Mindy Kaling stunned by success of ‘Never Have I Ever’

Never Have I Ever poster
Image credit: Netflix

By Revathi Siva Kumar

Breaking through Asian stereotypes, Netflix series ‘Never Have I Ever’ puts an Indian American girl at center stage.

The very title, ‘Never have I ever’, probably reflects the amazement felt by its creators, over the unforeseen success of a Netflix series during the covid lockdown.

Its Indian American producer-director, Mindy Kaling, confesses that she was stunned. “I’m truly in shock,” wrote a rather taken aback actress, comedian and writer on Instagram.

“I can’t believe that our show about a complicated little Indian family has been seen by this many people,” she wrote still trying to come to terms with it. “The entire cast and crew are so grateful to you for making us #1 around the world on Netflix. We love you guys! Thank you!”

Based on Kaling’s own childhood while she was growing up in Boston, the romcom captures the life of an Indian high school student who gets paralyzed for three months after losing her father.

Written by ‘The Office’ alumni, it was co-created by Mindy Kaling and Lang Fisher.

READ: Oscars 2020 to see desi girl Mindy Kaling as a presenter (January 31, 2020)

Devi is a dusky girl of South Indian origin from Sherman Oaks, California, who is trying to reinvent herself during her sophomore year after a terrible freshman year. The coming of age story of the 15-year-old unfolds through ten episodes.

Trying to emerge from her grief, Devi tries to change her social status, but finds a number of friends and relatives who do not share her pain or her attitude to the world but try to change her instead.

The show focuses on her Indian family, with vignettes of a middle class single mother of the ABCD (American born confused desi) girl, Devi Viswakumar.

The character is captured succinctly by Maitreyi Ramakrishnan, who portrays a nerdy-looking teenager, anxious and confused, yet with some quick bursts of clarity.

Her quest is mainly on winning a “hot” boyfriend even if he is seen as “dumb”.

After the death of her father Mohan (Sendhil Ramamurthy), wheelchair-bound, Devi has a trying time dealing with her mother Nalini (Poorna Jagannathan) and a beautiful cousin, Kamala (Richa Moorjani), who stays with her.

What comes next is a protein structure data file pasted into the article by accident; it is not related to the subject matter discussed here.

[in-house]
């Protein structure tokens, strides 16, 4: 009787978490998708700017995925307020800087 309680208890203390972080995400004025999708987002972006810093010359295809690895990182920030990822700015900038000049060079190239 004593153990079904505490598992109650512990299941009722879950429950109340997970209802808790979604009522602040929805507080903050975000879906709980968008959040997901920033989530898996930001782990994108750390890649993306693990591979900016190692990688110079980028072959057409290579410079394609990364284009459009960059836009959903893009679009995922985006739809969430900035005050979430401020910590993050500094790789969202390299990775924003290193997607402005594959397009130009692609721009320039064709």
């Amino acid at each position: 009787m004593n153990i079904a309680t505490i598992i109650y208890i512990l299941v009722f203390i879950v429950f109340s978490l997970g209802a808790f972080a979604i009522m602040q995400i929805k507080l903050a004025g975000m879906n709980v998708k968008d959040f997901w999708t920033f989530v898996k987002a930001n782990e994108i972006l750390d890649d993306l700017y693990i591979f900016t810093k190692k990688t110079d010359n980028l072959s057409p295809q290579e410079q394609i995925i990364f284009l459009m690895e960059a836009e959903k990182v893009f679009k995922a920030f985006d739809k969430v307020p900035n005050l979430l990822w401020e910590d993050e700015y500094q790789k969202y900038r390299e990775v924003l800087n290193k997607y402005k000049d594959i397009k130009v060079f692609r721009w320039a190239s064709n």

READ: Why Mindy Kaling’s ‘Four Wedding and a Funeral’, out now on Hulu, is a relatable millennial watch (August 9, 2019)

Other characters in the series include her two best friends Eleanor (Ramona Young) and Fabiola (Lee Rodriguez). Her foil and high school crush is Paxton played by Darren Barnet.

An interesting backdrop is a narration by the legendary tennis player John McEnroe, while noted actor, writer, and musician Andy Samberg fills in for one episode.

The show flowed into the streaming service by April end receiving huge appreciation from viewers and critics alike with some calling it a “watershed moment for South Asian representation” in Hollywood and breaking through “Asian stereotypes”.

With a South Asian, dark brown girl as the protagonist, the series makes a break from the usual stereotypes of Asians giving only comic relief or playing out minor characters.

“And when you do relate to a character, they’re usually Caucasian and then you realize you’re living your life in the shadows as a person of color and you’re only able to see yourself through white characters, which is not totally okay either,” as Kaling put it in an interview with Variety.

READ: Mindy Kaling gets a 10-episode Netflix show (March 21, 2019)

Another important point is the openness to cultural sensitivity, which not only draws the Indian American crowd, but also the Caucasian audiences who are eager to imbibe a new and different kind of perspective.

Hence, it is not just the portrayal of another kind of person that is important, but the identity of the protagonist herself, deeply rooted in another world, a different religion, geography and language.

Devi’s anxieties, insecurities and worries are different from the mainstream crowd, so her presentation is unique too. ‘Never have I ever’, then, is all about an unexpected success story that never could have been anticipated.

One Comment

  1. Rajam Ramamurthy

    Never have I ever touched some raw spots in me. Bringing up two teenagers with different personalities was an experience, about which I will write a book after I finish the one on dance. Too bad Devi has not been dragged to Bharathanatyam classes by her south Indian mom. The Ganesh pooja- you nailed it, hilaaaarious!
    Keep going, team, and my blessings.

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